AndyinIowa

  8. #8
    Platinum Member
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    Dec 2006
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    706
    Location
    Columbus, Georgia
    Tractor
    Kuborta B2400, L2900, L4330; Caterpillar D3B, John Deere 455D

    Default Re: Open center Closed center?

    Open center systems cost much less to build and maintain, primarily because the typical fixed displacement pump is a gear pump that is less complicated to machine, easier to rebuild, and much more tolerant of fluid quality and particle contamination than variable displacement piston pumps in closed center systems.

    But gear (and all other fixed displacement) pumps require that the fluid have a path to flow through all the time since the pump produces a fixed volume of flow per revolution and will be damaged if the fluid is completely blocked. Thus the name "open center", which refers to the open passage (gallery, core) through a valve when the spool is centered that allows the pump flow to pass through the valve unimpeded. When the spool is shifted to direct fluid from the open center passage to a work port, the pump output flows out the work port to the cylinder or motor.

    The main shortcoming of an open center system is that to direct the fluid to a motor or cylinder two things have to happen: 1. a path has to be opened from the open center gallery to the desired work port and thus out to the device, and 2. the open center gallery has to be blocked to force the fluid to flow into the work port against the resistance of the device (cylinder) rather than out the other end of the center gallery and back to the pump
    (via the reservoir).

    This arrangement works pretty well if there is only one valve in the circuit, since blocking the center gallery and directing all fluid out the work port doesn't affect any other hydraulic device (since there are none other in the circuit). However, if the fixed displacement pump is to operate more than one device, the valves must be put in series so that blocking the open center gallery in either valve will stop the flow through both valves (otherwise, no fluid would flow to the work port because it would follow the path of least resistance through the open center of the other valve). But when the valves are in series, the upstream valve will have "priority" over the downstream valve: that is, if the upstream spool is shifted all the way to, say, work port "A", it also blockes the flow through the open center gallery in the upstream valve, and no fluid flows to the downstream valve. Thus, the downstream valve will not function while the upstream valve is fully shifted.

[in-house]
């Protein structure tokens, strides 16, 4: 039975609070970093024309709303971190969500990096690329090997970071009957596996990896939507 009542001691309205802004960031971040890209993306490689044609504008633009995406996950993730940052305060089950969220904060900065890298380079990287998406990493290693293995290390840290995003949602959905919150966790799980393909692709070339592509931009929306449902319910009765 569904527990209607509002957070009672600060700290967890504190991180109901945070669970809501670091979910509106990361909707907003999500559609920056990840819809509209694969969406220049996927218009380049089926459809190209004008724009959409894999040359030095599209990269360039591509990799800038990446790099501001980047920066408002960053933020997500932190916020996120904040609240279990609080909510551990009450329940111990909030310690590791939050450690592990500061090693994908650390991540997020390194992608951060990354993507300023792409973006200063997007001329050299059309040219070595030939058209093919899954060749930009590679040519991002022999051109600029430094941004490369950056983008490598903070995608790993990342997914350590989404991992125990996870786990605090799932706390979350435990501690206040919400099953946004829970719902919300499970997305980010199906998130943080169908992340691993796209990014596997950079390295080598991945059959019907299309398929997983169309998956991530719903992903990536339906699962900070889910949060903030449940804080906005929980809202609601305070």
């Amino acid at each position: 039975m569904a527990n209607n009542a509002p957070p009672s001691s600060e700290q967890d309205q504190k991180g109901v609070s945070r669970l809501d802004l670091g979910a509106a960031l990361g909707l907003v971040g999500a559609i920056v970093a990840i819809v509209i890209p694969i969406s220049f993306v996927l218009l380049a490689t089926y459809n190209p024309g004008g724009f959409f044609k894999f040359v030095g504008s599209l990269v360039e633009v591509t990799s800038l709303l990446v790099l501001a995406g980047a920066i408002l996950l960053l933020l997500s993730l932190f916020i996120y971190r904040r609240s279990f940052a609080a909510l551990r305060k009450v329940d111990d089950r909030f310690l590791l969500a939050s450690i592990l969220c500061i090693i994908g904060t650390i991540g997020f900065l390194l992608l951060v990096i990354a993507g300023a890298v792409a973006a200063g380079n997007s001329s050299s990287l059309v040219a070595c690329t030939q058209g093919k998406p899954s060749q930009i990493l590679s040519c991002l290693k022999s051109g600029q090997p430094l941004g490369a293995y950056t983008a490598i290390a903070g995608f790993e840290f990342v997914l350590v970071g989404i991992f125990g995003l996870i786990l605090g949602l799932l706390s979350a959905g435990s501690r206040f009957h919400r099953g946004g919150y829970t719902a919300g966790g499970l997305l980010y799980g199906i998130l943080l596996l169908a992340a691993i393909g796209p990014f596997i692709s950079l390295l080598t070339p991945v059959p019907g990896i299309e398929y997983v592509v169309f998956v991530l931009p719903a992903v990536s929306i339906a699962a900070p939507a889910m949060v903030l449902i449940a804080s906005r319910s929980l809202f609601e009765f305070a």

Of course, if the upstream spool is not fully shifted, the open center gallery is only partially blocked and some fluid flows downstream to the next valve, but even the excess flow is at a reduced pressure since the pressure drop across the center valve in the spool will be the same as the pressure drop in the work circuit to which part of the fluid is directed.

    The series arrangement is generally not a serious impairment if there are only two or three valves in the system, but if there are several valves in the system (say five circuits in a typical excavator with thumb) and two or three of those valves are often used at the same time, even a skilled operator will have trouble working the valves to keep the right amount of fluid flowing to each valve. Furthermore, the system pressure will be divided among the shifted valves, and no work port will receive full system pressure (in a simple case; there are exceptions).

    The answer is a variable displacement pump with closed center valves plumbed in parallel. Fluid does not flow through the center gallery of a valve when the spools are centered. Fluid either flows through the work ports when the spool is shifted, or it does not flow at all. This does not create a problem for the variable displacement pump because it senses the pressure drop in the system when a valve is opened (and fluid flows out of the valve) and increases its flow (up to the pump capacity) as required to provide system pressure to the opened valve. If another valve is opened at the same time, the pump senses the pressure drop caused by the open valve and further increases the flow until system pressure is available at both valves. Thus if the pump has enough capacity (in gpm) it may fully serve every valve in the system at the same time.